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Vampire Vow by Michael Schiefelbein
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OK, I wasn't expecting great literature, but it wasn't even good porn. This is another bookm like Dr. Mary's Monkey, that I picked up, read the back, and said to myself "this is too bad not to read!". Basically gay, christian vampire lit... ( )
  ScoutJ | Mar 31, 2013 |
I am not sure why I finished this book. Victor is one angry man/vampire. He is always angry and I was shocked that Michael had feelings for him. I presume, because I am trying to make sense of it all, that Victor's anger represents the repression felt by gay men, certainly gay men of faith, and represents anger toward strict Catholicism. Victor eats or rapes everyone he encounters. He is a pure predator without any redemptive qualities. Perhaps the author was indeed effective since I so loathe the main character. I simply cannot fathom that this is a trilogy. ( )
  GirlMisanthrope | Nov 11, 2009 |
Michael Schiefelbein, a Ph.D. in English who also studied 10 years for the priesthood, decides to write a book. It is about a Roman officer, Victor, who falls desperately in love with Joshu, now known as Jesus. After being rejected by Jesus as a lover, he is overcome by grief and madness and is ultimately guided by a mysterious woman into becoming a vampire, who would rage in the centuries to come against Joshu and his god.

This sparked my interest for various reasons. Foremost is because I was interested in how a man of the cloth ultimately wrote gay vampire erotica. The plot and themes are pretty clichéd; the immortal who never finds rest, substituting earthly "forbidden" pleasures for the tranquillity of death, or in this case: paradise. Victor turned out not to be the colourful character I had hoped he would be. He is not Milton's Satan, but rather a static, rejected monster with a human mask. I don't understand the significance of the investigation into Victor's victims for nourishment, which played a large part in the book. For a vampire who has lived more than 2000 years, why is this a significant event?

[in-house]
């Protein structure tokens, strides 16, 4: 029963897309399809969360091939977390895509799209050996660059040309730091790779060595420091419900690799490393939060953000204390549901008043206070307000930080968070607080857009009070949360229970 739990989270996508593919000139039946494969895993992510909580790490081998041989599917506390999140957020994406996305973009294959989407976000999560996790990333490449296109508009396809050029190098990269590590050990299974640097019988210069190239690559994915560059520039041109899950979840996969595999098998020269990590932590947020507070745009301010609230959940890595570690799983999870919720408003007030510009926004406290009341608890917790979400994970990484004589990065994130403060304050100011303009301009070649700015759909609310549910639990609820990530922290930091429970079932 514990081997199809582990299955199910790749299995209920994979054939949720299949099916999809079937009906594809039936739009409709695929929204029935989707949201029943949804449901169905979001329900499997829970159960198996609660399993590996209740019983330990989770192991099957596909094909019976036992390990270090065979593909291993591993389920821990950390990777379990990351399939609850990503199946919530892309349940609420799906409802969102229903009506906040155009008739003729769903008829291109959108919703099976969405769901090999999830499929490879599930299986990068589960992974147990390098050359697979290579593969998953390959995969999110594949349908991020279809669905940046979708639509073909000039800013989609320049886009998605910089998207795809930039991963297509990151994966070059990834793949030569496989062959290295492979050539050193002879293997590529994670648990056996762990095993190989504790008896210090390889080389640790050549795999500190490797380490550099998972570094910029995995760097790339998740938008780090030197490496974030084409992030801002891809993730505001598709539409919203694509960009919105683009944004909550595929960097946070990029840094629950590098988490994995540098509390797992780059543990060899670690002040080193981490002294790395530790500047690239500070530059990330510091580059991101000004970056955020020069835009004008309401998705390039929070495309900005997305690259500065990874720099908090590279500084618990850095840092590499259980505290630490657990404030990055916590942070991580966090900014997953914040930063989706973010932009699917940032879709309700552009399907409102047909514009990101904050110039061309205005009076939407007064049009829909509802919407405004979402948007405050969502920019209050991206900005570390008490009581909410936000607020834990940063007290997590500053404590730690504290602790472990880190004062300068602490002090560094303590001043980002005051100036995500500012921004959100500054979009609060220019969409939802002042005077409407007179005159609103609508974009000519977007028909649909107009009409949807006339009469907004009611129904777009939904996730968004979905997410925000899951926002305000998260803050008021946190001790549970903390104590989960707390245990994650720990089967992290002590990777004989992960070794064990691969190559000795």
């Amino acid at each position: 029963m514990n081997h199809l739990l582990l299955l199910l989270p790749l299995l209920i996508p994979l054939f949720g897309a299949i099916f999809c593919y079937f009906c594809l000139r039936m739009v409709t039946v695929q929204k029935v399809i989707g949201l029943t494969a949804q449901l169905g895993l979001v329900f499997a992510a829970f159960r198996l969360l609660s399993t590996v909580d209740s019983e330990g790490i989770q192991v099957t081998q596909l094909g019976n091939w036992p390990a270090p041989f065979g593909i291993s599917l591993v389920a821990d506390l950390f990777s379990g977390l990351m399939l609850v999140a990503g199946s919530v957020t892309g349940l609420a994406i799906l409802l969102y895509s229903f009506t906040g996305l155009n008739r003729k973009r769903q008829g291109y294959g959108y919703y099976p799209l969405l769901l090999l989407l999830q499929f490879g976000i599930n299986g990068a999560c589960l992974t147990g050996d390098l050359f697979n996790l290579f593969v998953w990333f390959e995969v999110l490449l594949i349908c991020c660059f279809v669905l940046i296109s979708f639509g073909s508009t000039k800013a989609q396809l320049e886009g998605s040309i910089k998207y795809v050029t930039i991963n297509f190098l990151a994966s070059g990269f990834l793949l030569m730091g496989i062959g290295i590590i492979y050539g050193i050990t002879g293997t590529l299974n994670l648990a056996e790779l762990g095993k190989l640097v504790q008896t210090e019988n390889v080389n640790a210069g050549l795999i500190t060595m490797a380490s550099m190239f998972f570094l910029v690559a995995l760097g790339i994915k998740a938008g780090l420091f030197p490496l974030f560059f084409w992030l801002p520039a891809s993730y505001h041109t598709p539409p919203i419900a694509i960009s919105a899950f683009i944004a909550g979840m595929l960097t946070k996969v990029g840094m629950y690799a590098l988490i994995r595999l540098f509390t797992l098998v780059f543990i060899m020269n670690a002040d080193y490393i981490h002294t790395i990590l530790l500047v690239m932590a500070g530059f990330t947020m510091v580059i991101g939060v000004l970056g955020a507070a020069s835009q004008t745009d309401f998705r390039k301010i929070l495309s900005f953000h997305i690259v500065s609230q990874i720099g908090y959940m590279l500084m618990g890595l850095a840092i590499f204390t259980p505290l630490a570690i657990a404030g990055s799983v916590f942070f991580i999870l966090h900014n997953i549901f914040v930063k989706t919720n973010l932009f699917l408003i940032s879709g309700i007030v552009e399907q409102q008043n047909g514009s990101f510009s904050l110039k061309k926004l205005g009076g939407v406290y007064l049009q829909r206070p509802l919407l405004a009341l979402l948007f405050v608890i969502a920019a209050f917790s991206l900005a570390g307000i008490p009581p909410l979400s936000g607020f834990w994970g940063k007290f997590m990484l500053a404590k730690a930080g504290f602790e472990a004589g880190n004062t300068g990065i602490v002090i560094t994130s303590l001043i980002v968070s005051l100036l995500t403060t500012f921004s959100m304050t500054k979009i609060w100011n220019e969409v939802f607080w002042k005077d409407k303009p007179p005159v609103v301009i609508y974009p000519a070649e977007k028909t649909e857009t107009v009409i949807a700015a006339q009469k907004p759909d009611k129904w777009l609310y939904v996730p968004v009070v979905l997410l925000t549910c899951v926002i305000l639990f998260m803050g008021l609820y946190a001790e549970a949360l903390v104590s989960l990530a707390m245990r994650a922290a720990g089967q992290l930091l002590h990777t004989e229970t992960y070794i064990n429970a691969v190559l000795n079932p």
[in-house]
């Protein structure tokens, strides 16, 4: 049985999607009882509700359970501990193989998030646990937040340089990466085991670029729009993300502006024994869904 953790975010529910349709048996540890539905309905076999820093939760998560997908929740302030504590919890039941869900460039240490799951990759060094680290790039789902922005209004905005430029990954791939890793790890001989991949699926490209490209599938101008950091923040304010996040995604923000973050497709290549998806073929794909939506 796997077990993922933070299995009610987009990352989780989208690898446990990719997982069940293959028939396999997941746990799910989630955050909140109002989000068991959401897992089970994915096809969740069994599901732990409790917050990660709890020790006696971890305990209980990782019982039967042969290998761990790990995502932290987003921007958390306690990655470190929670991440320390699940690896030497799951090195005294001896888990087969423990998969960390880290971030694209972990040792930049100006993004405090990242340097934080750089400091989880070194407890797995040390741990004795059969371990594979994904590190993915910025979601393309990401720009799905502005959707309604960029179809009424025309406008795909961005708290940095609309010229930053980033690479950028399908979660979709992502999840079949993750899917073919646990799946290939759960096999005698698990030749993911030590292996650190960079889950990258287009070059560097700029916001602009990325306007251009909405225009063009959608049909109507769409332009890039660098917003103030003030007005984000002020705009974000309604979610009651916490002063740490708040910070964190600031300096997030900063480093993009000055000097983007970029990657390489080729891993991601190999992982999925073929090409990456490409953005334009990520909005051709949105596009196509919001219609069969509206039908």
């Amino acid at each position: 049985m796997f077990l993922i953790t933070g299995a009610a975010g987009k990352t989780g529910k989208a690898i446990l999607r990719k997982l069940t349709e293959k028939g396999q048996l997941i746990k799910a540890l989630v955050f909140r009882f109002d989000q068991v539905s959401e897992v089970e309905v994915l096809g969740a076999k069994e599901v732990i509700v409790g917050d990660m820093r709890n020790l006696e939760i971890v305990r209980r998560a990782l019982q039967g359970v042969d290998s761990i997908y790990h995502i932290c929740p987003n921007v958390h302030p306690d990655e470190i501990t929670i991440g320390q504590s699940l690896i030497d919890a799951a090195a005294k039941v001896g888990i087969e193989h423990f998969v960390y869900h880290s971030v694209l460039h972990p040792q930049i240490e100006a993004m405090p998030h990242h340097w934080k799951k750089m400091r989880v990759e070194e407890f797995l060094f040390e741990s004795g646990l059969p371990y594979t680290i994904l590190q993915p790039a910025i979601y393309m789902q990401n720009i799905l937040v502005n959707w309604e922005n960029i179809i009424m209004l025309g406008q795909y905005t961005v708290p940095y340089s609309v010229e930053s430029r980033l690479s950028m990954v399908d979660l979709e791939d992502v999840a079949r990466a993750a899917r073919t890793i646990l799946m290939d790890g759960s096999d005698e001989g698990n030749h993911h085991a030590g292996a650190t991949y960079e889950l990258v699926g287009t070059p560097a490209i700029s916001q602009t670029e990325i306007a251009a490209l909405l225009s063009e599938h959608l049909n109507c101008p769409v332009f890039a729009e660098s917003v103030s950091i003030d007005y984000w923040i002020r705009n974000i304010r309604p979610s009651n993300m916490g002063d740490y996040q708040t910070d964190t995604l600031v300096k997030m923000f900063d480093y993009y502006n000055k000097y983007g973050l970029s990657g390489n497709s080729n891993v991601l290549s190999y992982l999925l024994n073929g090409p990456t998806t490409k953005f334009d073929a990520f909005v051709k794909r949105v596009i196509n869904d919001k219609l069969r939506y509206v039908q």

In conclusion, I would say that the book is a let-down. It's not actually boring, but it doesn't really amount to anything in the end either. The characters were dull, and the plot and themes clichéd. I had hoped for more. ( )
  Waldheri | Aug 27, 2009 |
While a lover of vampire gay erotica since "Interview," I really didn't enjoy this series at all. It's just a bit too violent and too over-the-top for me. Not a religious person here, but Schiefelbein's constant pounding upon Christianity was a bit much even for me. ( )
  willowcove | Feb 19, 2009 |
I couldn't put this book down. It took me a day and a half to read. Vampire Vow is about a Roman Officer named Victor. After falling for the young Jesus and being rejected he is turned into a creature of the night. The story skips to present time where Victor lives his life as a monk. The monastary he lives in is a pefect cover for his alternate lifestyle.

There is no lack of charecter or charecter description in the first of a trilogy novel. The Author really gets descriptive with the little noir details which makes this novel worth reading. I highly reccomend this to anyone who is a fan of vampires. ( )
  William2004 | Oct 30, 2008 |
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Victor Decimus was once a ruthless officer in the Roman Legion—but all his power couldn’t make Jesus of Nazareth love him the way he wanted to be loved. Seeking solace and escape, he finds release with a seer who is something more than human.

Turned into a vampire, Victor is filled with rage and a lust for revenge. In two thousand years, he has honed these emotions to a razor-sharp edge, his thirst for vengeance matched only by his thirst for human blood. He takes pleasure in infiltrating monasteries and corrupting young monks, slowly undermining the Church of Christ.

Victor finally finds the perfect lover to replace him as a vampire and ultimately to join him in the Dark Kingdom, a young monk named Michael. Just as Michael’s initial resistance weakens, the local authorities begin investigating a ghoulish monster who has left a trail of bloodless victims. Victor must convince Michael before the investigation unravels his plans, depriving him once again of the man he loves.
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